Forbes Op / Ed
by Abigail R. Esman
Forbes, Febuary 26, 2012
Point de Bascule presents some parts of Abigail R. Esman's Op / Ed. You can access to the complete 3 section article by clicking on part 1/3, part 2/3 and part 3/3, and published on Forbes magazine's website (H/T Tarek)
Just last week, in fact, in yet another story filled with misinformation and paradox, the New York Times — that newspaper which evidently viewed the plans of a radical Muslim to bomb the U.S. Capitol as being less than “fit to print” — has confused Islam with Islamism, inadvertently defending a school of the religion even the majority of American Muslims reject. They should know better by now.
According to the Times, a new organization in Chicago, Gain Peace, has launched an advertising campaign aimed at defending Islam against attacks. In itself, this is fully understandable and would be laudable — were it not for the fact that among the schools of Islam Gain Peace defends is one which stands against American democratic values. Worse, the organization the Times cites (again) on the issue — and who supports the Gain Peace project — is the Council on American-Islamic Relations (CAIR). In case anyone has forgotten (and evidently the Times editors have), CAIR has been named an “unindicted co-conspirator” in the largest terrorism funding case in American history; the FBI no longer recognizes the group as a legitimate representative of American Muslims, and the U.S. government overall, including our liberal Democratic president, has banned it from involvement with government policy and investigations.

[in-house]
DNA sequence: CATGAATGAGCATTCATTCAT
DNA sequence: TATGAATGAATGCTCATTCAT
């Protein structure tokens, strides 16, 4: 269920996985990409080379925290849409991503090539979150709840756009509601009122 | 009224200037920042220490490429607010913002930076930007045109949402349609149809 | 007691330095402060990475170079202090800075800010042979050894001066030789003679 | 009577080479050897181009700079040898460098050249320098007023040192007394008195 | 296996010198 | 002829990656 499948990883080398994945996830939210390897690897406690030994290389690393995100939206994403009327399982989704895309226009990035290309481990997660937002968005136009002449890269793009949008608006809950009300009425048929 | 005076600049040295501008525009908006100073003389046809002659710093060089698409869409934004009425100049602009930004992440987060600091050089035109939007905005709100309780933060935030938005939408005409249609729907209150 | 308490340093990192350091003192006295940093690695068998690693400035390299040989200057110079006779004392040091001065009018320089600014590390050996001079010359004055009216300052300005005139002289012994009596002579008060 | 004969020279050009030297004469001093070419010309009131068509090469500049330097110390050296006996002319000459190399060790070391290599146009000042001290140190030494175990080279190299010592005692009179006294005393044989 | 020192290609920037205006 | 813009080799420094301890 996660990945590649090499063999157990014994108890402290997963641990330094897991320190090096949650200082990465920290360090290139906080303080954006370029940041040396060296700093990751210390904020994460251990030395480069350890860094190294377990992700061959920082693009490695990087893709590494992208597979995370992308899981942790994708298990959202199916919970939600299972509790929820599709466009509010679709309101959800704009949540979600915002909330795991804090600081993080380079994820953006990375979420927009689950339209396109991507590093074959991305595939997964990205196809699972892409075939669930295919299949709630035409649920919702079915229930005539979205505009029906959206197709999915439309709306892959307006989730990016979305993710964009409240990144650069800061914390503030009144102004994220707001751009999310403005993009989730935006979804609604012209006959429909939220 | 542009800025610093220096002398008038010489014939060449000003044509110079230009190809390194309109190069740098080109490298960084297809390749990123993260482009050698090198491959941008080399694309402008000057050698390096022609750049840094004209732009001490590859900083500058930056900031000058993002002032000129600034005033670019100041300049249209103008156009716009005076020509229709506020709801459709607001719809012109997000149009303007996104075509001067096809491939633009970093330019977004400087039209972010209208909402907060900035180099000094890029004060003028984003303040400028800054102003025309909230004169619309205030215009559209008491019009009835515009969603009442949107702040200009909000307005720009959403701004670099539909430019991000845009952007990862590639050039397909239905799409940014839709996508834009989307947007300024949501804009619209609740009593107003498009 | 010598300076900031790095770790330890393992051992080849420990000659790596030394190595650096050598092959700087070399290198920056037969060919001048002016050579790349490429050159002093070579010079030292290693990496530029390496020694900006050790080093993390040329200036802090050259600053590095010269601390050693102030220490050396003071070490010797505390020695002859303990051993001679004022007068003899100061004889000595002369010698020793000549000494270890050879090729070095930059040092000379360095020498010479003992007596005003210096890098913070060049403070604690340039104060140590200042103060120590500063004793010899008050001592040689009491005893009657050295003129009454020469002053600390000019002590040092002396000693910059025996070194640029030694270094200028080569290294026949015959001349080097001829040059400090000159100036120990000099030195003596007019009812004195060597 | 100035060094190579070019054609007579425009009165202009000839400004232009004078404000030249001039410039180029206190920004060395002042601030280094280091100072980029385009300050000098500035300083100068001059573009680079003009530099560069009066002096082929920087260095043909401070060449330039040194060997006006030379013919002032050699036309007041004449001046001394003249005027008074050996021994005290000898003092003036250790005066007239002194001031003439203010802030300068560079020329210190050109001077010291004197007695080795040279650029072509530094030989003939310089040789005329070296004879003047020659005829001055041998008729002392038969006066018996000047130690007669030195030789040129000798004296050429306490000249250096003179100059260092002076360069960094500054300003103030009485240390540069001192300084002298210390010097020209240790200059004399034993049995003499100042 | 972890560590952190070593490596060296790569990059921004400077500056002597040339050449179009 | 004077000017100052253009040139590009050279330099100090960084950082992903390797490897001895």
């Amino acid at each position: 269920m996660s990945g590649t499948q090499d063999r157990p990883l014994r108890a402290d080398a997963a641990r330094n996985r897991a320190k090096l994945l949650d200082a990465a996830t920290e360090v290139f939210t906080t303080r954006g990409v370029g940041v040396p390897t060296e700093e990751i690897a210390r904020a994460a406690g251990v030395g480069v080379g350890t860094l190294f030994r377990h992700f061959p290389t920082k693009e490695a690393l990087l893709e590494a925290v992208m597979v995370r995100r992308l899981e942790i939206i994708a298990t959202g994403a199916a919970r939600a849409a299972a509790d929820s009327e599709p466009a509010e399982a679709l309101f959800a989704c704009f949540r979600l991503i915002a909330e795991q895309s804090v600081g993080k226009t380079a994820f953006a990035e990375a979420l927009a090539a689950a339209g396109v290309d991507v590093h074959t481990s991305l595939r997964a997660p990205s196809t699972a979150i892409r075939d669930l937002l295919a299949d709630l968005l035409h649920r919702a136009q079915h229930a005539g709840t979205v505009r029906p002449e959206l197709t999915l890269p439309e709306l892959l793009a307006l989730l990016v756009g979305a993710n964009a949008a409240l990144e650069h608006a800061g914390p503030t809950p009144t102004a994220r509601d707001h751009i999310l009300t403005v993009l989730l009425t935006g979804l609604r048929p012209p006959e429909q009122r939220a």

That’s pretty powerful stuff. It’s certainly powerful enough that the New York Times should think twice about using CAIR as its resource (and its only resource) when speaking about Islam in America.
But it doesn’t. And so when reporting on the proposed expulsion of CAIR from Illinois’ “leading immigrant support group” due to its ties to Hamas, the Times sympathetically suggests its agreement with CAIR’s assessment of the situation: “a descent into anti-Muslim hysteria.”
No, it’s not.
Let’s go over this again, shall we? Rejection of radical Islam – and those associated with known Islamic terrorist organizations – is not the rejection of Islam. It is no more than what it is expressed to be: rejection of radical Islam. Accusing those who reject radical Islam as being “Islamophobic” is the equivalent of saying that all Muslims are radical – a statement that we who fight against radical Islam and Islamism do not make. The conflation of Islam and Islamism comes, rather, precisely from those who call opponents of Islamism – or political, fundamentalist, radical Islam — “Islamophobes.” Put another way: To claim that opposing radical Islam is expressing opposition to Islam is, in fact, to claim that all Muslims are radical. Is that what the Times thinks? If not, why does it keep saying so?
But in this one short report on the Gain Peace outreach group and its advertising campaign “’intended to promote Islam as a just faith,” the Times not only continues its absurd accusations, but misrepresents the truth about the threat of radical Islamic groups in the USA. Among other misstatements, the article claims that: